25 Feb 2020

Kāpiti Island webcams catch large number of poachers

From Checkpoint, 6:24 pm on 25 February 2020

A programme to install webcams on Kāpiti Island is being expanded in an effort to clamp down on illegal poachers.

The first webcam was installed at the end of 2018 and another last year. The group behind them, Guardians of the Kāpiti Marine Reserve, say they are already having an impact.

In 2019, the Department of Conservation (DOC) recorded 15 instances of things like issuing warnings and prosecutions - more than double the previous year from when there was no webcams watching.

Ben Knight, chair of Guardians of the Kāpiti Marine Reserve, said the reserve - which was established in 1992 - was home to large numbers of crayfish, paua, butter fish, snapper, and blue cod.

"It's home to quite the bounty of high value marine species... ecologically, but also economically to some people," he said.

"Even just out here last summer I was diving right in front of the DOC base... we found fishing gear, hook, line and sinkers on the bottom out here."

View from one of the webcams at Kapiti Island of Kapiti Marine Reserve.

View from one of the webcams at Kapiti Island of Kapiti Marine Reserve. Photo: Department of Conservation

But he said enforcing the rules around illegal fishing was tricky for the local DOC team - as the nearest patrol boat was based at Mana, a 25km trip away.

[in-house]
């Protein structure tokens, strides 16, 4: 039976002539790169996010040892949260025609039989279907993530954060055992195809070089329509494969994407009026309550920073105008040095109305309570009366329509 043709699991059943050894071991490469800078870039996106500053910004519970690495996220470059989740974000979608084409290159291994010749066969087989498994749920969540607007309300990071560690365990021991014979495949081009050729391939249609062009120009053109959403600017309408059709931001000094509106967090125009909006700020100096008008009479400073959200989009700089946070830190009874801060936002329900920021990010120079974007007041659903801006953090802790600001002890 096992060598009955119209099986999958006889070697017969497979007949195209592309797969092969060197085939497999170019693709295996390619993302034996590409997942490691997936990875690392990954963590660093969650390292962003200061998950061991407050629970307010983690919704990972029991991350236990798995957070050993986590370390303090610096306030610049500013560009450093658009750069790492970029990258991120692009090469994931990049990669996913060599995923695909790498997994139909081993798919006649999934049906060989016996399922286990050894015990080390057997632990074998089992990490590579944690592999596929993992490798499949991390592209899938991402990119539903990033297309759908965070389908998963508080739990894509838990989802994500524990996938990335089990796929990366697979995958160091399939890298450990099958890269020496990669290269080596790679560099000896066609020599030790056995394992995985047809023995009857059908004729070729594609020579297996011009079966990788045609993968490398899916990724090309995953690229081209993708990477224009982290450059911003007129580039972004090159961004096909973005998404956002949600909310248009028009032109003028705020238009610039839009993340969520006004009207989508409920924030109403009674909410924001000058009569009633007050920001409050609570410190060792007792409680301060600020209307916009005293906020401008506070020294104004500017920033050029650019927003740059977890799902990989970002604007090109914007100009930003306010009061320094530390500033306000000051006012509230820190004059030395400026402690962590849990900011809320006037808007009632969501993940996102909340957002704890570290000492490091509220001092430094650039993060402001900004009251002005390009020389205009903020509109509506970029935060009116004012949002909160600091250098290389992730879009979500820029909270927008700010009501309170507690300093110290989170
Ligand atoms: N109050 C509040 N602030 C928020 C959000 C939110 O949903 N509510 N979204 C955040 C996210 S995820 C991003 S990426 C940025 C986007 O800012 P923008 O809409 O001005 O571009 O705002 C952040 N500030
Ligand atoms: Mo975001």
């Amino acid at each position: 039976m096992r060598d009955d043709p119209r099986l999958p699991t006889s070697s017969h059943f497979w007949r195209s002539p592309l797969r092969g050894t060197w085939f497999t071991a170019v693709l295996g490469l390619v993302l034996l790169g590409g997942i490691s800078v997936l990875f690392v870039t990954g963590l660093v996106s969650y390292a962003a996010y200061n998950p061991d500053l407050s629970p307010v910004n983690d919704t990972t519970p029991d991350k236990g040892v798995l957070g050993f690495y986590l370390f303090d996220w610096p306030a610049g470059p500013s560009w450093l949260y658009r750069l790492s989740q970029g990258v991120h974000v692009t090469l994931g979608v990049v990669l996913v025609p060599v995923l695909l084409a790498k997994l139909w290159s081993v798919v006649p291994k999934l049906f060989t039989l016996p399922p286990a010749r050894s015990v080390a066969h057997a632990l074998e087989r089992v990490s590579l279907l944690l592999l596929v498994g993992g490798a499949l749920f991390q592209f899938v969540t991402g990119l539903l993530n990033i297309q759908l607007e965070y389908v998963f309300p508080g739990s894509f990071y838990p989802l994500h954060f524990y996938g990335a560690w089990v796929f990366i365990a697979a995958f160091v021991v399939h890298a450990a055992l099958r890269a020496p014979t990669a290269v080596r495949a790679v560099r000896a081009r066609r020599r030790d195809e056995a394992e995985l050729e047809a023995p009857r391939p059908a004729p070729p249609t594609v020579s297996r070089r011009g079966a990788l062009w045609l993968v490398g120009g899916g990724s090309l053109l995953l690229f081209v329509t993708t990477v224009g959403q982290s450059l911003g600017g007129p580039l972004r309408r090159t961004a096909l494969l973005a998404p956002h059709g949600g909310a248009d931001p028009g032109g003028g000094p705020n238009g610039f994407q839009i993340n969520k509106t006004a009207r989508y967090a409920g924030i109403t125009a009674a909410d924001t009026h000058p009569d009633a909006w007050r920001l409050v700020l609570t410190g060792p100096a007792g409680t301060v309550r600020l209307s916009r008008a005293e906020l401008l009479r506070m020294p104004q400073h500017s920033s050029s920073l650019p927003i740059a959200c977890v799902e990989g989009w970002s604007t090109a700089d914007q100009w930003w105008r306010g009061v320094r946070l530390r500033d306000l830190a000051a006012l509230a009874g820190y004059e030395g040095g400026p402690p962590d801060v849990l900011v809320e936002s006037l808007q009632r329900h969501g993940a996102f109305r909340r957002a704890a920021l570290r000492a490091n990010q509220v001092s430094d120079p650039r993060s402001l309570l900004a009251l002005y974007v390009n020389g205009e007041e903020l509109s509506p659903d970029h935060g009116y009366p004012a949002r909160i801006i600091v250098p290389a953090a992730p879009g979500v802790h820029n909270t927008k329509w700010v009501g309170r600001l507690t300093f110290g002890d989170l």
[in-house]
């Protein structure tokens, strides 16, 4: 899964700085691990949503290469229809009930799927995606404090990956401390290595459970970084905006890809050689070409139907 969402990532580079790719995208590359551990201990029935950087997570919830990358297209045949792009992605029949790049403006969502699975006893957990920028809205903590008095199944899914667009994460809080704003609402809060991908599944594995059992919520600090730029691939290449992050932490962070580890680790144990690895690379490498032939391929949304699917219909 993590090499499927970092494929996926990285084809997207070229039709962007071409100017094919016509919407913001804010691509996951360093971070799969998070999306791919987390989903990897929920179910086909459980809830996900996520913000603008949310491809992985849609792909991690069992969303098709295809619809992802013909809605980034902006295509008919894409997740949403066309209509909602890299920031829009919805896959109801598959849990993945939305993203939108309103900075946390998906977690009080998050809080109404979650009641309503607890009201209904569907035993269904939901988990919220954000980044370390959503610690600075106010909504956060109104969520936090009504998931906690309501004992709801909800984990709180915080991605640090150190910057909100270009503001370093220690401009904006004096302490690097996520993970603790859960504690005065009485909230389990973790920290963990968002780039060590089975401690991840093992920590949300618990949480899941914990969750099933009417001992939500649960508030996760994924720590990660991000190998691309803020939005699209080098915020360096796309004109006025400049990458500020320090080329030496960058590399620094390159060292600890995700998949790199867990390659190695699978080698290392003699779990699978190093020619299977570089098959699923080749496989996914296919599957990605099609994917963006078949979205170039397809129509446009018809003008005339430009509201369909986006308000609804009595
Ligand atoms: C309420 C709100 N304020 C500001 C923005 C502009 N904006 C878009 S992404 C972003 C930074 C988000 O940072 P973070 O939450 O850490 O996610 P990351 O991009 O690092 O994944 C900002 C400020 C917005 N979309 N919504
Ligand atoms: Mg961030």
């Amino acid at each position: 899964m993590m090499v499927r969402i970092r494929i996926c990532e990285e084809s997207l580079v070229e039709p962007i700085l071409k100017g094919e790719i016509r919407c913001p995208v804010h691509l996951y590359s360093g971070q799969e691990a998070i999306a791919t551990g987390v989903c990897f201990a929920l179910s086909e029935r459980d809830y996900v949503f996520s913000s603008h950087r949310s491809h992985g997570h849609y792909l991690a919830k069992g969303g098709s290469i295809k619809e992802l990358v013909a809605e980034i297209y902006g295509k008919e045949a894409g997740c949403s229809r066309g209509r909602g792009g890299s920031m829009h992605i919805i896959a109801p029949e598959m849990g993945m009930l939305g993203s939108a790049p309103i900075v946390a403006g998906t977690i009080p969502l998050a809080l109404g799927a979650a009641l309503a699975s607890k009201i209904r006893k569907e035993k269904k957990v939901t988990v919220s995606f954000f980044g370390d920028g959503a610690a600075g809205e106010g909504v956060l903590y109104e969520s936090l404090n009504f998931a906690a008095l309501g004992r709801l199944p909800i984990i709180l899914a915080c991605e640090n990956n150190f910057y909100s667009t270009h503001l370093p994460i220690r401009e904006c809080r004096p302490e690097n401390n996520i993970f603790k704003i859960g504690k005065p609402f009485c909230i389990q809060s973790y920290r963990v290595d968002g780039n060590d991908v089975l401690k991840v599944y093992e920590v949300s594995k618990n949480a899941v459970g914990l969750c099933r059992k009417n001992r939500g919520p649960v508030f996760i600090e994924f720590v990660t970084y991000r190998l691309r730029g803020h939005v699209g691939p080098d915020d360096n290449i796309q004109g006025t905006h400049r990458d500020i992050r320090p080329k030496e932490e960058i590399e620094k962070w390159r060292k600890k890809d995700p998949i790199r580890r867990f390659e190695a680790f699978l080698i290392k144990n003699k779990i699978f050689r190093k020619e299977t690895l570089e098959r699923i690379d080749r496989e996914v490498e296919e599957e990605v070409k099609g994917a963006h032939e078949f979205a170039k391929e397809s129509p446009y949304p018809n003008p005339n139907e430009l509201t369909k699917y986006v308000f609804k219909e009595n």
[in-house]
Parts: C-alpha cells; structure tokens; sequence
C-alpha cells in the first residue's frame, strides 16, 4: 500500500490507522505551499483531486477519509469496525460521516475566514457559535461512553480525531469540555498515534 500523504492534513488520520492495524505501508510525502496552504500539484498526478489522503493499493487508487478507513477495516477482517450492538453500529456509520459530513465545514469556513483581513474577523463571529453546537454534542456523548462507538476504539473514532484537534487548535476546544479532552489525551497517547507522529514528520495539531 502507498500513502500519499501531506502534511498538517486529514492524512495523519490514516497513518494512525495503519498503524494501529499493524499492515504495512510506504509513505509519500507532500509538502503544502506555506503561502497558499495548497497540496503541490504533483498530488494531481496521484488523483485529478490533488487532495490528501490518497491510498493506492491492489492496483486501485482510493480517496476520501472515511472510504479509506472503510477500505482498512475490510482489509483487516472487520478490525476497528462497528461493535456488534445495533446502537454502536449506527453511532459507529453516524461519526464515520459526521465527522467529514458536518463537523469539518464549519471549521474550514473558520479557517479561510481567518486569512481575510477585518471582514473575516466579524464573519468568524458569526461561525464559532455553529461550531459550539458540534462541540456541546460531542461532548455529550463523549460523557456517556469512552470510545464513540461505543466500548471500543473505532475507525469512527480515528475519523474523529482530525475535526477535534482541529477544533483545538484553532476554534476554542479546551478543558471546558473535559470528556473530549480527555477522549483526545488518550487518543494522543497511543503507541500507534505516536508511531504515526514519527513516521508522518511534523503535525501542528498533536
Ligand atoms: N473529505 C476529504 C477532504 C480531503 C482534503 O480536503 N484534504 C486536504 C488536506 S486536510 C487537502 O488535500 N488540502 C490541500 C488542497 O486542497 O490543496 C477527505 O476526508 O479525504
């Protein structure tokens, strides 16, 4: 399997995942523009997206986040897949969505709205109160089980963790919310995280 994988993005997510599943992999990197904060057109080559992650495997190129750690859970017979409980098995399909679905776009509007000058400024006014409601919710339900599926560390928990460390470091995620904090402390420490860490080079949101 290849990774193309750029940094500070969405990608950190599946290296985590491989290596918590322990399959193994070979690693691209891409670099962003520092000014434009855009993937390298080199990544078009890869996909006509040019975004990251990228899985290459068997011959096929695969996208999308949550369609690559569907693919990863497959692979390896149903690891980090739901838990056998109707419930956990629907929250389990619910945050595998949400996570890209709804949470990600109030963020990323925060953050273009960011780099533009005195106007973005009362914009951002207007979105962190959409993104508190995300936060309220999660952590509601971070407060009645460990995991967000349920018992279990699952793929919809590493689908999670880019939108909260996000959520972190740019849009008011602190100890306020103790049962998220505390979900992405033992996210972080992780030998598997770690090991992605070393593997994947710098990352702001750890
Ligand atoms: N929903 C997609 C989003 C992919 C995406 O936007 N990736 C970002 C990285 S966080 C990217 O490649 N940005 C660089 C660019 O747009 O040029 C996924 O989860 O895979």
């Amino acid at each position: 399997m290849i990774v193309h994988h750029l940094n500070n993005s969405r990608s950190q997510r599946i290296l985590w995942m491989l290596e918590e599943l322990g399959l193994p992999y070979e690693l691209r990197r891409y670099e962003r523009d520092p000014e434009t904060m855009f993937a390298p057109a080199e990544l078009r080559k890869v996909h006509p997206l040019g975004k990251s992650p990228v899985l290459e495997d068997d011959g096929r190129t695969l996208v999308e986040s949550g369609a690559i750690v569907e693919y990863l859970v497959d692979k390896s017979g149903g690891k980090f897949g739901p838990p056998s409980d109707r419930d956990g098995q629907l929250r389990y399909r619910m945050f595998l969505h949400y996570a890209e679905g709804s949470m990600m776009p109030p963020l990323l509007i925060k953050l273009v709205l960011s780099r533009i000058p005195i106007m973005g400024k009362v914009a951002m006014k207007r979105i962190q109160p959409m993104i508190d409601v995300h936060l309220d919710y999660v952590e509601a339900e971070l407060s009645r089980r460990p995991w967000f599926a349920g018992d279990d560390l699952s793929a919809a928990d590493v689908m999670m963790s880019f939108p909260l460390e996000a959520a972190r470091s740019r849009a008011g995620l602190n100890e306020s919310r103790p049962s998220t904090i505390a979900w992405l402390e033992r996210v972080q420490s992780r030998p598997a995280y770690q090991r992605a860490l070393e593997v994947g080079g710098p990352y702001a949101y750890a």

That sparked the idea to install the webcams. They could be viewed and controlled remotely by the Guardians group or the authorities for surveillance.

Knight said since the first one was installed there had been a large jump in offences reported - 200 percent to 300 percent - that would have otherwise been missed.

The group now planned to install more - starting with one at Tuteremoana, the peak of the island, he said.

It would be more advanced than those already installed.

"The camera will have 45 times optical zoom, it's also got some new tech that will enable us to get a chart position for any object we are zoomed in on and focused in on."

That camera - which would cost about $20,000 to purchase and install - would look west, towards the part of the marine reserve not viewable from the mainland.

Knight hoped it could be installed before next summer.

Meanwhile, DOC in Wellington confirmed to Checkpoint there are no plans to purchase another boat, and is applying for funding to replace the one boat they currently have which is 15 years old.